David Arkin's blog

Are you recognizing your newsroom’s best and brightest?

Last week, I got the opportunity to present two of our newspapers with Newspapers of the Year trophies as part of our annual editorial awards program.

We launched this awards program eight years ago and today it recognizes newspapers and staffs in 15 categories including Newspaper of the Year and Editor of the Year. Newspapers are recognized in three different divisions based on their circulation. We have external judges for the contest.

Last week, I got the opportunity to present Newspaper of the Year trophies to Alice Coyle (left), managing editor of several GateHouse Media weeklies in New England and Kristi Funderburk, editor of the Marshfield Mariner.

As you can see above, the Newspapers of the Year winners get really nice trophies. It’s our Stanley Cup. I enjoyed being able to recognize the Enterprise and Marshfield Mariner, both located in New England, last week, as I presented them with their trophies. The Enterprise won in our 5,000-20,000 daily circulation division and the Mariner in our under 5,000 circulation and non daily division. Later this year I will recognize the Ledger in Lakeland, Fla. They won in our large daily division, newspapers over 20,000 circulation.

A few folks in attendance, last week, offered some words of encouragement and praise for the papers but the comment that most resonated with me was one from Sean Burke, who is the president for our weeklies and several dailies in New England. He said that it was so important to take the time to reflect, enjoy and appreciate this recognition, that we don’t take time to reflect and recognize our high-quality journalism enough. He was so right. There’s no doubt it’s hard to do that during the hustle and bustle of our very busy days. But it’s critical we do it.

Our industry is going through incredible challenges right now. There are massive changes in technology, changing platforms, new audience expectations and revenue pressures. While we are all working very diligently to solve those challenges, we must take time to recognize people for their good work. We have to take time to talk about what we’re doing that’s good. And we have to encourage our staffs to do more of that kind of work.

Our annual awards program aims to do just that and we shoot to have it evolve with our industry. For example, we now recognize a Tweeter of the Year. That wasn’t the case in our 2007 awards program.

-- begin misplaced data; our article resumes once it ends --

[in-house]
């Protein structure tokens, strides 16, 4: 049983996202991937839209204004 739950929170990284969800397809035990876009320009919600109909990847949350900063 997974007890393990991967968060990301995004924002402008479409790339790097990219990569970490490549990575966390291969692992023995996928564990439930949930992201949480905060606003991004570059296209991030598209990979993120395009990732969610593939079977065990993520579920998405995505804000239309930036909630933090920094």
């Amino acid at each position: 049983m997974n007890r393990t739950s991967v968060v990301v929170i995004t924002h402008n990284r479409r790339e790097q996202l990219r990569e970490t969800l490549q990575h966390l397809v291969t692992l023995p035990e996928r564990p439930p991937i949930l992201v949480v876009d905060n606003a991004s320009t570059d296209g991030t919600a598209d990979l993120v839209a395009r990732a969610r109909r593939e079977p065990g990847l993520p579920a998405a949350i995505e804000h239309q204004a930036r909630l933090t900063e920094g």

Recognizing people isn’t hard. While the program I am referencing awards dozens and dozens of journalists with nice plaques and big trophies, there are things you can do at a local level that accomplish recognition.

Here are three ways you can recognize great work on a consistent basis:

1. Above and beyond: Recognize staff who have gone the extra mile either in their coverage/editing, assisting readers, helping colleagues or doing something for the paper outside of work that helped with brand or service.

2. Metrics rewards: If there is a specific initiative you are pushing, like more video, create a rewards program recognizing the staff member who created the most video or got the most video plays that month. You could do something similar in social media, recognizing the staff member who got the most reach or shares in a given month.

3. Let readers vote: If you have a Reader Advisory Board (and many GateHouse Media newspapers have launched them this year), ask readers each month to come to the meeting with their favorite story and reward the employee whose story received the most votes. You could mix it up each month, one month being a story and the next a photograph. You could share comments from the board on what they liked about the content.

If you can give gift cards or some sort of monetary rewards, that’s great, but it’s not completely necessary. Certificates or plastering pictures of this month’s winner on a board, all get the job done, too. People just want to be recognized. It feels good and it encourages others to shoot to perform at an even higher level.

It’s a part of newsroom culture that is easy to ignore in challenging and busy times, but it’s critical.

Note: At the Center for News & Design in Austin, Texas, we just started a CND Headliners Award, given to employees each month who contribute ideas and actions that make us more creative, more productive, more efficient or more effective in what we do.

(Visited 147 times, 2 visits today)
Previous post

Thinking of abandoning Twitter? Here's why you shouldn't

Next post

Front pages will become irrelevant if we don't freshen up, advance stories